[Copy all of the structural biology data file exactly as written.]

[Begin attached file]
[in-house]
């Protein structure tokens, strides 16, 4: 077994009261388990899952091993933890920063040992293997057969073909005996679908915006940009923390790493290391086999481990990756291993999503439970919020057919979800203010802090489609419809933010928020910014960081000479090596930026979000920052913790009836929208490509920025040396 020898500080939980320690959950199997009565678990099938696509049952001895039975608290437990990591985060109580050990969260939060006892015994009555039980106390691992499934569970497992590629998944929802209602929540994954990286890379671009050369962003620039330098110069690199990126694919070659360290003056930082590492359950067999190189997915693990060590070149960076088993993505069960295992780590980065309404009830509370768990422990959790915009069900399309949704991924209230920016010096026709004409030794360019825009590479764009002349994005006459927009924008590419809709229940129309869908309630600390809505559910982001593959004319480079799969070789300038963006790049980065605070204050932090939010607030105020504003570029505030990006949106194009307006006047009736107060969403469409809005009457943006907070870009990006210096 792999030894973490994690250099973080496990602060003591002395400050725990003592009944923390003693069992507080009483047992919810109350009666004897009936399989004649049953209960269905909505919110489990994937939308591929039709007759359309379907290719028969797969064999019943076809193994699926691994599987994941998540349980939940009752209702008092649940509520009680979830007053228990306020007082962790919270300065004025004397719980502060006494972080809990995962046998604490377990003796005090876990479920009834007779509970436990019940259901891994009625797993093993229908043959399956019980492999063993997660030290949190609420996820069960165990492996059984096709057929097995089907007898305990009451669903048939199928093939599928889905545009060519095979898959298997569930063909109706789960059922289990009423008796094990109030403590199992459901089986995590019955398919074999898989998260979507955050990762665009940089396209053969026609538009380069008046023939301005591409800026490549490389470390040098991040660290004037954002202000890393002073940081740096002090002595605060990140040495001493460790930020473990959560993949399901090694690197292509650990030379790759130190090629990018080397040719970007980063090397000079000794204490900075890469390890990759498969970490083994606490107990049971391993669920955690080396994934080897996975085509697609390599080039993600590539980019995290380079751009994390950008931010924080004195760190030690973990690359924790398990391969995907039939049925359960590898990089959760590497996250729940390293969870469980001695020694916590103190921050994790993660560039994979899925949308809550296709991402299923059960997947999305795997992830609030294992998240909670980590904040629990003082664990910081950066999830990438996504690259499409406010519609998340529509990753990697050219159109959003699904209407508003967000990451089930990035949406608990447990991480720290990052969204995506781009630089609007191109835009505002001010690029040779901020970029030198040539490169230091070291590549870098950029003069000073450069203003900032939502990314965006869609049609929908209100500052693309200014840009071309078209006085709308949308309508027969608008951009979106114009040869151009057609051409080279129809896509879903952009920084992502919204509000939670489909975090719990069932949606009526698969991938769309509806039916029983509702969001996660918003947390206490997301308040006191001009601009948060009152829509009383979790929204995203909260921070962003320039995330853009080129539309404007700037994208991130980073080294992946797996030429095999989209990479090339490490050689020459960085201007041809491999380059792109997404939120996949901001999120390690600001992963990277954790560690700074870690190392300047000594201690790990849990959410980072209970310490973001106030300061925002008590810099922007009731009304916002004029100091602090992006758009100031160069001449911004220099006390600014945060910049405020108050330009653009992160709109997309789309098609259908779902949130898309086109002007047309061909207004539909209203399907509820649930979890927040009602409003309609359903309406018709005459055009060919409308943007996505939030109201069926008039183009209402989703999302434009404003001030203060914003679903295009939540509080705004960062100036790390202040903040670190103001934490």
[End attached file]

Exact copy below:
[in-house]
């Protein structure tokens, strides 16, 4: 077994009261388990899952091993933890920063040992293997057969073909005996679908915006940009923390790493290391086999481990990756291993999503439970919020057919979800203010802090489609419809933010928020910014960081000479090596930026979000920052913790009836929208490509920025040396 020898500080939980320690959950199997009565678990099938696509049952001895039975608290437990990591985060109580050990969260939060006892015994009555039980106390691992499934569970497992590629998944929802209602929540994954990286890379671009050369962003620039330098110069690199990126694919070659360290003056930082590492359950067999190189997915693990060590070149960076088993993505069960295992780590980065309404009830509370768990422990959790915009069900399309949704991924209230920016010096026709004409030794360019825009590479764009002349994005006459927009924008590419809709229940129309869908309630600390809505559910982001593959004319480079799969070789300038963006790049980065605070204050932090939010607030105020504003570029505030990006949106194009307006006047009736107060969403469409809005009457943006907070870009990006210096 792999030894973490994690250099973080496990602060003591002395400050725990003592009944923390003693069992507080009483047992919810109350009666004897009936399989004649049953209960269905909505919110489990994937939308591929039709007759359309379907290719028969797969064999019943076809193994699926691994599987994941998540349980939940009752209702008092649940509520009680979830007053228990306020007082962790919270300065004025004397719980502060006494972080809990995962046998604490377990003796005090876990479920009834007779509970436990019940259901891994009625797993093993229908043959399956019980492999063993997660030290949190609420996820069960165990492996059984096709057929097995089907007898305990009451669903048939199928093939599928889905545009060519095979898959298997569930063909109706789960059922289990009423008796094990109030403590199992459901089986995590019955398919074999898989998260979507955050990762665009940089396209053969026609538009380069008046023939301005591409800026490549490389470390040098991040660290004037954002202000890393002073940081740096002090002595605060990140040495001493460790930020473990959560993949399901090694690197292509650990030379790759130190090629990018080397040719970007980063090397000079000794204490900075890469390890990759498969970490083994606490107990049971391993669920955690080396994934080897996975085509697609390599080039993600590539980019995290380079751009994390950008931010924080004195760190030690973990690359924790398990391969995907039939049925359960590898990089959760590497996250729940390293969870469980001695020694916590103190921050994790993660560039994979899925949308809550296709991402299923059960997947999305795997992830609030294992998240909670980590904040629990003082664990910081950066999830990438996504690259499409406010519609998340529509990753990697050219159109959003699904209407508003967000990451089930990035949406608990447990991480720290990052969204995506781009630089609007191109835009505002001010690029040779901020970029030198040539490169230091070291590549870098950029003069000073450069203003900032939502990314965006869609049609929908209100500052693309200014840009071309078209006085709308949308309508027969608008951009979106114009040869151009057609051409080279129809896509879903952009920084992502919204509000939670489909975090719990069932949606009526698969991938769309509806039916029983509702969001996660918003947390206490997301308040006191001009601009948060009152829509009383979790929204995203909260921070962003320039995330853009080129539309404007700037994208991130980073080294992946797996030429095999989209990479090339490490050689020459960085201007041809491999380059792109997404939120996949901001999120390690600001992963990277954790560690700074870690190392300047000594201690790990849990959410980072209970310490973001106030300061925002008590810099922007009731009304916002004029100091602090992006758009100031160069001449911004220099006390600014945060910049405020108050330009653009992160709109997309789309098609259908779902949130898309086109002007047309061909207004539909209203399907509820649930979890927040009602409003309609359903309406018709005459055009060919409308943007996505939030109201069926008039183009209402989703999302434009404003001030203060914003679903295009939540509080705004960062100036790390202040903040670190103001934490």